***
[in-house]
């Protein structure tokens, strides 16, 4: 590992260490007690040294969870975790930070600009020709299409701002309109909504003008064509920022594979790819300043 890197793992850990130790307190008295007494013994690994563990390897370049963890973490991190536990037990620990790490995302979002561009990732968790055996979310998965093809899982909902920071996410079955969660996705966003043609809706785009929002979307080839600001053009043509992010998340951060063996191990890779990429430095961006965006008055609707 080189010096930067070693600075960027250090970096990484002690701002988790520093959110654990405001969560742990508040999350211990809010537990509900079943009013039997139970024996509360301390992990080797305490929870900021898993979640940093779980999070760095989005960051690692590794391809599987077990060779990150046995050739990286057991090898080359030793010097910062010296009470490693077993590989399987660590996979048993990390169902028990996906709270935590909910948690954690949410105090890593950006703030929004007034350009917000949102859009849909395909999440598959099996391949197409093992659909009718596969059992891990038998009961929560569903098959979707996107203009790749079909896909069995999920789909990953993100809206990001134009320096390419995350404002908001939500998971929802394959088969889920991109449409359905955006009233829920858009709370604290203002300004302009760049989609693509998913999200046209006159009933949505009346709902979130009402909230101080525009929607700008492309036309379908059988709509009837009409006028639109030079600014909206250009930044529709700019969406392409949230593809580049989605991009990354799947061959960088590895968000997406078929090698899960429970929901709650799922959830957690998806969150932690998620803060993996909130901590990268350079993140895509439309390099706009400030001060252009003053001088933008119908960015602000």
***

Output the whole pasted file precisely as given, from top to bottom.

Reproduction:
[in-house]
């Protein structure tokens, strides 16, 4: 590992260490007690040294969870975790930070600009020709299409701002309109909504003008064509920022594979790819300043 890197793992850990130790307190008295007494013994690994563990390897370049963890973490991190536990037990620990790490995302979002561009990732968790055996979310998965093809899982909902920071996410079955969660996705966003043609809706785009929002979307080839600001053009043509992010998340951060063996191990890779990429430095961006965006008055609707 080189010096930067070693600075960027250090970096990484002690701002988790520093959110654990405001969560742990508040999350211990809010537990509900079943009013039997139970024996509360301390992990080797305490929870900021898993979640940093779980999070760095989005960051690692590794391809599987077990060779990150046995050739990286057991090898080359030793010097910062010296009470490693077993590989399987660590996979048993990390169902028990996906709270935590909910948690954690949410105090890593950006703030929004007034350009917000949102859009849909395909999440598959099996391949197409093992659909009718596969059992891990038998009961929560569903098959979707996107203009790749079909896909069995999920789909990953993100809206990001134009320096390419995350404002908001939500998971929802394959088969889920991109449409359905955006009233829920858009709370604290203002300004302009760049989609693509998913999200046209006159009933949505009346709902979130009402909230101080525009929607700008492309036309379908059988709509009837009409006028639109030079600014909206250009930044529709700019969406392409949230593809580049989605991009990354799947061959960088590895968000997406078929090698899960429970929901709650799922959830957690998806969150932690998620803060993996909130901590990268350079993140895509439309390099706009400030001060252009003053001088933008119908960015602000």